Don't be turned off by the runtime — Cloud Atlas moves at lightning pace as it cuts back and forth between its various threads: an American notary sailing the Pacific; a budding musician tasked with transcribing the hummings of an accomplished 1930's composer; a '70s-era investigatory journalist who uncovers a nefarious plot tied to the local nuclear power plant; a book publisher in 2012 who goes on the run from gangsters only to be incarcerated in a nursing home; Sonmi~451 a clone in Neo Seoul who takes on the oppressive government that enslaves her; and a primitive human from the future who teams with one of the few remaining technologically-advanced Earthlings in order to survive. Dense but so was the unfamiliar world of The Matrix. Cloud Atlas has more moving parts than the Wachowskis' seminal sci-fi flick but with additional ambition to boot. Every second is a sight to behold.
The members of the directing trio are known for their visual prowess but Cloud Atlas is a movie about juxtaposition. The art of editing is normally a seamless one — unless someone is really into the craft the cutting of a film is rarely a post-viewing talking point — but Cloud Atlas turns the editor into one of the cast members an obvious player who ties the film together with brilliant cross-cutting and overlapping dialogue. Timothy Cavendish the elderly publisher could be musing on his need to escape and the film will wander to the events of Sonmi~451 or the tortured music apprentice Robert Frobisher also feeling the impulse to run. The details of each world seep into one another but the real joy comes from watching each carefully selected scene fall into place. You never feel lost in Cloud Atlas even when Tykwer and the Wachowskis have infused three action sequences — a gritty car chase in the '70s a kinetic chase through Neo Seoul and a foot race through the forests of future millennia — into one extended set piece. This is a unified film with distinct parts echoing the themes of human interconnectivity.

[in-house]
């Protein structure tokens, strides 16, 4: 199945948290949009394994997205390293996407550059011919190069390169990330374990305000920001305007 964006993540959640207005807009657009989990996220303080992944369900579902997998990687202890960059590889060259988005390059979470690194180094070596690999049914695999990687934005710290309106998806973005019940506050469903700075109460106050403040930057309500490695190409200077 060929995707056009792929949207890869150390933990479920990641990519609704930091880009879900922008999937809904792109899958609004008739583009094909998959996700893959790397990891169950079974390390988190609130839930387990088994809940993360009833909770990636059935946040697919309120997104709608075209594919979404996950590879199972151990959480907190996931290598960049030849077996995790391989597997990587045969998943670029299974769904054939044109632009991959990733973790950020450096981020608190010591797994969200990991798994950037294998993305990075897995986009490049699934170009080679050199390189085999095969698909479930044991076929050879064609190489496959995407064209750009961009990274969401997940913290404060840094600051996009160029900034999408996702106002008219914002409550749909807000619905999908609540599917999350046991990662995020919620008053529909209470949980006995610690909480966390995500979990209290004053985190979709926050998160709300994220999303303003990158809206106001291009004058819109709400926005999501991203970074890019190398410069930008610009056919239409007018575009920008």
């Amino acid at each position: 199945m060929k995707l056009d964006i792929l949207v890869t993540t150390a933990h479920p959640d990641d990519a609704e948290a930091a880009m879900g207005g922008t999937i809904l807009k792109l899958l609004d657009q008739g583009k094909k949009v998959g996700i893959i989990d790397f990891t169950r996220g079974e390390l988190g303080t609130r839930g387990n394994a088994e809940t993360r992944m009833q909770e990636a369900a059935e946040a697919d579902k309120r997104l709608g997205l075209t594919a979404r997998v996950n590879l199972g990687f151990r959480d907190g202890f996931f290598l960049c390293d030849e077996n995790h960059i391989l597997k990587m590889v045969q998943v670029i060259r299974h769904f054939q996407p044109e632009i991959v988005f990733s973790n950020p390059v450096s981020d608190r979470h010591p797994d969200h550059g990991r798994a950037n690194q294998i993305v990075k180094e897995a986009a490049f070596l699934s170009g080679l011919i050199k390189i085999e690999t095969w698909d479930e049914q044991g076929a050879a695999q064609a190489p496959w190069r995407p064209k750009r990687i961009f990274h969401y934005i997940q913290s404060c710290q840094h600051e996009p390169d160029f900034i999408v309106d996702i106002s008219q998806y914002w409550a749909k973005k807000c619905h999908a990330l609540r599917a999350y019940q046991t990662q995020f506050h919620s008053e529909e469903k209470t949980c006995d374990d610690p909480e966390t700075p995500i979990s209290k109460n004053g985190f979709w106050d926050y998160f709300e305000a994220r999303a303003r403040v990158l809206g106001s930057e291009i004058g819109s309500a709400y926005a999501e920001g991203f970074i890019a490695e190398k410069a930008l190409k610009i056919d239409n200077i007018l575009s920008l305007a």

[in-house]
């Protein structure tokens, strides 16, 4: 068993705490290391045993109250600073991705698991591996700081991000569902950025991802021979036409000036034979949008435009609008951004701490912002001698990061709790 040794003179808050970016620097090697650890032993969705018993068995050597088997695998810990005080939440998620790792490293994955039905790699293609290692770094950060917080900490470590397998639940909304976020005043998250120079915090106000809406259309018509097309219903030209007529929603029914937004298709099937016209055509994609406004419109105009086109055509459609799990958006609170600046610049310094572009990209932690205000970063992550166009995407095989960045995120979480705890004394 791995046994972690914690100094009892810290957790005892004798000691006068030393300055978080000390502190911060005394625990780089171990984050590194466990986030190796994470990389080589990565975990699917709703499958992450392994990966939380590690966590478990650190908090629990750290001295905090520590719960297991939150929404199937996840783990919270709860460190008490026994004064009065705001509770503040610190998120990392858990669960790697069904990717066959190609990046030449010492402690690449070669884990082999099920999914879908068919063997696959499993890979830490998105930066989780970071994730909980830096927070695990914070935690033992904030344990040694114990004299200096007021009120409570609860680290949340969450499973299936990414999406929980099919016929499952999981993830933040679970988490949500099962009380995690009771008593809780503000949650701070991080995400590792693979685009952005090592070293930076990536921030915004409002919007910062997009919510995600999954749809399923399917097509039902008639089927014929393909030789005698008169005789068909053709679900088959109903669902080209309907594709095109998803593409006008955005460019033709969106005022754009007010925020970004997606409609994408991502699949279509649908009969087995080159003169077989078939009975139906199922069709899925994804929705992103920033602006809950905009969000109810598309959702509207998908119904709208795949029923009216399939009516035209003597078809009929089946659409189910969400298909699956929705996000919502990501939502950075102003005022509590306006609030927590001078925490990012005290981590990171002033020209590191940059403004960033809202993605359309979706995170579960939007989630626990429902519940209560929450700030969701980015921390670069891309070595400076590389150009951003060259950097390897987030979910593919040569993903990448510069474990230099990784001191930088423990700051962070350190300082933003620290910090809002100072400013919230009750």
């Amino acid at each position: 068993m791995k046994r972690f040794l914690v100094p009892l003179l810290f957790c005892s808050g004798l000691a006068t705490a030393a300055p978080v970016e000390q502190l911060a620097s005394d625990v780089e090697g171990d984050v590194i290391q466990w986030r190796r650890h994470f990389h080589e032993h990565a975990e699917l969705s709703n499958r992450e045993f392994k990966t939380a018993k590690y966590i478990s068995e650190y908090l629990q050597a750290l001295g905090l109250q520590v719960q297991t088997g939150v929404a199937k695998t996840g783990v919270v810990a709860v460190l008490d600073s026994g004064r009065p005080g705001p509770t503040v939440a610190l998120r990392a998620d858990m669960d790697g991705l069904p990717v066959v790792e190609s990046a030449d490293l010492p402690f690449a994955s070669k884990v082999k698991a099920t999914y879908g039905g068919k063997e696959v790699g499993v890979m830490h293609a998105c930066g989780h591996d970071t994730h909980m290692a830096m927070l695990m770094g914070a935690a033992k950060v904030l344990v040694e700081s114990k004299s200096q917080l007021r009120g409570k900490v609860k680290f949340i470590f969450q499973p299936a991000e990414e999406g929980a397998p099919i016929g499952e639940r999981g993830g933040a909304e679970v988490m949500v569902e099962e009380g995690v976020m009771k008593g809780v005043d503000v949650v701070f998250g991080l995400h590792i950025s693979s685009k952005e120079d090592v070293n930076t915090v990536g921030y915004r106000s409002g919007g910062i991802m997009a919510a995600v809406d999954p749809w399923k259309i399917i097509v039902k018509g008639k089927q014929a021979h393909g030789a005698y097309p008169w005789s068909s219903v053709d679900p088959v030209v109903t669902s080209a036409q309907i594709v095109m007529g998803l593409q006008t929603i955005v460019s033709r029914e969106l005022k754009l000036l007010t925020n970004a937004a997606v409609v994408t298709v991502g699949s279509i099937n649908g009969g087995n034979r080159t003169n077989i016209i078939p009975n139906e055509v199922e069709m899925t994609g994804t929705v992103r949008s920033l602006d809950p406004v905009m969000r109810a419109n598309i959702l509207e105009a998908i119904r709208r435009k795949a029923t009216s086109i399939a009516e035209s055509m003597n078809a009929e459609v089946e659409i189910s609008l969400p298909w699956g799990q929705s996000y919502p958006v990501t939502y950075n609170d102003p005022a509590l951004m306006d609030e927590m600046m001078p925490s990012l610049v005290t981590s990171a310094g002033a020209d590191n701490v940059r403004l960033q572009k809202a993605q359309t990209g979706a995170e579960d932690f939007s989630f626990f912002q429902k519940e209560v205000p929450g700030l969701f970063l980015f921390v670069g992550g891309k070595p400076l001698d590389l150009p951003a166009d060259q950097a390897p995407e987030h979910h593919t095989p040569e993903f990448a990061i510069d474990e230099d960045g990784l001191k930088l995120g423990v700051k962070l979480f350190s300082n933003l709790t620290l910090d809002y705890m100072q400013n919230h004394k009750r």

The biggest treat is watching Cloud Atlas' ensemble tackle the diverse array of characters sprinkled into the stories. No film in recent memory has afforded a cast this type of opportunity yet another form of juxtaposition that wows. Within a few seconds Tom Hanks will go from near-neanderthal to British gangster to wily 19th century doctor. Halle Berry Hugh Grant Jim Sturgess Jim Broadbent Ben Whishaw Hugo Weaving and Susan Sarandon play the same game taking on roles of different sexes races and the like. (Weaving as an evil nurse returning to his Priscilla Queen of the Desert cross-dressing roots is mind-blowing.) The cast's dedication to inhabiting their roles on every level helps us quickly understand the worlds. We know it's Halle Berry behind the fair skinned wife of the lunatic composer but she's never playing Halle Berry. Even when the actors are playing variations on themselves they're glowing with the film's overall epic feel. Jim Broadbent's wickedly funny modern segment a Tykwer creation that packs a particularly German sense of humor is on a smaller scale than the rest of the film but the actor never dials it down. Every story character and scene in Cloud Atlas commits to a style. That diversity keeps the swirling maelstrom of a movie in check.
Cloud Atlas poses big questions without losing track of its human element the characters at the heart of each story. A slower moment or two may have helped the Wachowskis' and Tykwer's film to hit a powerful emotional chord but the finished product still proves mainstream movies can ask questions while laying over explosive action scenes. This year there won't be a bigger movie in terms of scope in terms of ideas and in terms of heart than Cloud Atlas.